That also means breaking down barriers of what ‘everyday’ make-up is, which for many, is a stress-reliever in itself. “Since the media and make-up industries set the standards for beauty for women, we adhere to them without question,” adds Dr Tricia Wolanin Psy.D. clinical psychologist. “But being able to take a pause, we are creating a blank slate.  We can opt how to define beauty for ourselves, versus it being fed to us. This time period is similar to a detox. We detox our bodies to cleanse the junk food and unhealthy eating habits that have become part of our unquestionable routines. By allowing time to clean this from our system, we slowly begin to intentionally integrate the foods we want to be part of our lifestyles again. Although this make-up detox has been placed upon us, this is an opportunity to explore what we want to purposefully include as part of our regime versus mindlessly complying to societal norms.”

Make-up artists, too, have been taking this time to get even more creative than usual as a way to feel more calm and grounded. Eszter Magyar, of @makeupbrutalism, typically posts every kind of outrageous make-up imaginable. She thinks that quarantine has made her even more productive, and in other ways, even bolder.

“I was braver somehow. I started to shoot full editorials alone, experimental make-up videos, made a colouring book from my looks and finished my website,” she says. “I tried a lot of new things, started to think more in concepts, lean a bit more towards artistic approach. I was happy to move out of my comfort zone. The lockdown had a very positive impact on me weirdly. During the pandemic I felt like a content creating machine. I guess it was sort of a self-defense mechanism – I always worked on something, it helped me to feel useful.”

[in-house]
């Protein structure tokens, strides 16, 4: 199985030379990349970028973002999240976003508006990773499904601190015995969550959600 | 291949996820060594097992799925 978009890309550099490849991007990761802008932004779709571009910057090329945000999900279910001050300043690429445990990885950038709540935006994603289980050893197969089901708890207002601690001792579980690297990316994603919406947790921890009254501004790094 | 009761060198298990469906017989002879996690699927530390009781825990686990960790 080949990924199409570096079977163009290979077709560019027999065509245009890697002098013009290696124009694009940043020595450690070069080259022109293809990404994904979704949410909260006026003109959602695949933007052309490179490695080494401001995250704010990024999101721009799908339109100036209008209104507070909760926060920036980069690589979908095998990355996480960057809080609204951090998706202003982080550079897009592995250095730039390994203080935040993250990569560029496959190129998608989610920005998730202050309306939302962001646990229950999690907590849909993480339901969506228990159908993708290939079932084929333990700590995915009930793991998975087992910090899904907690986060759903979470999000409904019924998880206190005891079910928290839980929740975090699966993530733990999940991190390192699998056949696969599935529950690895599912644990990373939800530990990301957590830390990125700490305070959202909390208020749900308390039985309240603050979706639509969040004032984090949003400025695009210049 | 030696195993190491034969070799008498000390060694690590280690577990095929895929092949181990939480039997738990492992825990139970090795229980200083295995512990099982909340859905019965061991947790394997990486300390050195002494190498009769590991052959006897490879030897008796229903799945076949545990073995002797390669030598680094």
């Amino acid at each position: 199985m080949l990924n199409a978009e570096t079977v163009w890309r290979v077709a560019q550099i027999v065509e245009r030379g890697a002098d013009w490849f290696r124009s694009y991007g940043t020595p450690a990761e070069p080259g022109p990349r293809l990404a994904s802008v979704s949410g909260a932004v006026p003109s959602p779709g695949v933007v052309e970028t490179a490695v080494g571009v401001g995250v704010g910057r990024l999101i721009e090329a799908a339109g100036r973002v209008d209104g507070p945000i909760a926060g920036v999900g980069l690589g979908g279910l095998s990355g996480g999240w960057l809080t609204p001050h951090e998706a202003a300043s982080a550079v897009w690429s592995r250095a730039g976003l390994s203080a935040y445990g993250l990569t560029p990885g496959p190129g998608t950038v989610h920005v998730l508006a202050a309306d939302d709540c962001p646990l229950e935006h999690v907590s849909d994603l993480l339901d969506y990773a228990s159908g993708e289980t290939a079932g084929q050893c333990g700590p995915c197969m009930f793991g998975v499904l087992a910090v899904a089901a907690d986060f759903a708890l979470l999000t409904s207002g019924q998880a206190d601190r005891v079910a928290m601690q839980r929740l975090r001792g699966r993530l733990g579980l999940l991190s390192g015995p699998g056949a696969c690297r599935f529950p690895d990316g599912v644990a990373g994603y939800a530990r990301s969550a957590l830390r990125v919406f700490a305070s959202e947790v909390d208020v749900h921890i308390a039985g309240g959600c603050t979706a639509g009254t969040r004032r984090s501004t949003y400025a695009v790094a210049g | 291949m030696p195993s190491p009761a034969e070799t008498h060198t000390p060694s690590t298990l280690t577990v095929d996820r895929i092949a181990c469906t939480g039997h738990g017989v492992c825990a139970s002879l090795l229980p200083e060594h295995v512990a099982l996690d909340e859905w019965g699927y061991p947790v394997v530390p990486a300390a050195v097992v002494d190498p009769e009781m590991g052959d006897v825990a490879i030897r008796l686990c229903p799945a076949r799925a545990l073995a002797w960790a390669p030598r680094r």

“Wearing make-up gives a sense of control, a way to be creative and is an expression of self-love in the form of pampering. Putting make-up on gives the brain a boost of feel good neurochemicals, especially dopamine” – Dr Catherine Jackson, clinical psychologist and neurotherapist

Similar to Magyar, others are using out-there beauty looks to feel more in control. “Wearing make-up gives a sense of control, a way to be creative and is an expression of self-love in the form of pampering,” says Dr Catherine Jackson, licensed clinical psychologist and board-certified neurotherapist. It’s also proven that wearing make-up can make you feel better. “Putting make-up on and even simply looking forward to playing around with a new look gives the brain a boost of feel good neurochemicals, especially dopamine. It results in improved mood, reduced stress and therefore, in better mental health.” 

In a world with such a depressing news cycle and constant uncertainty, why not get a little bit crazy with your eyeshadow?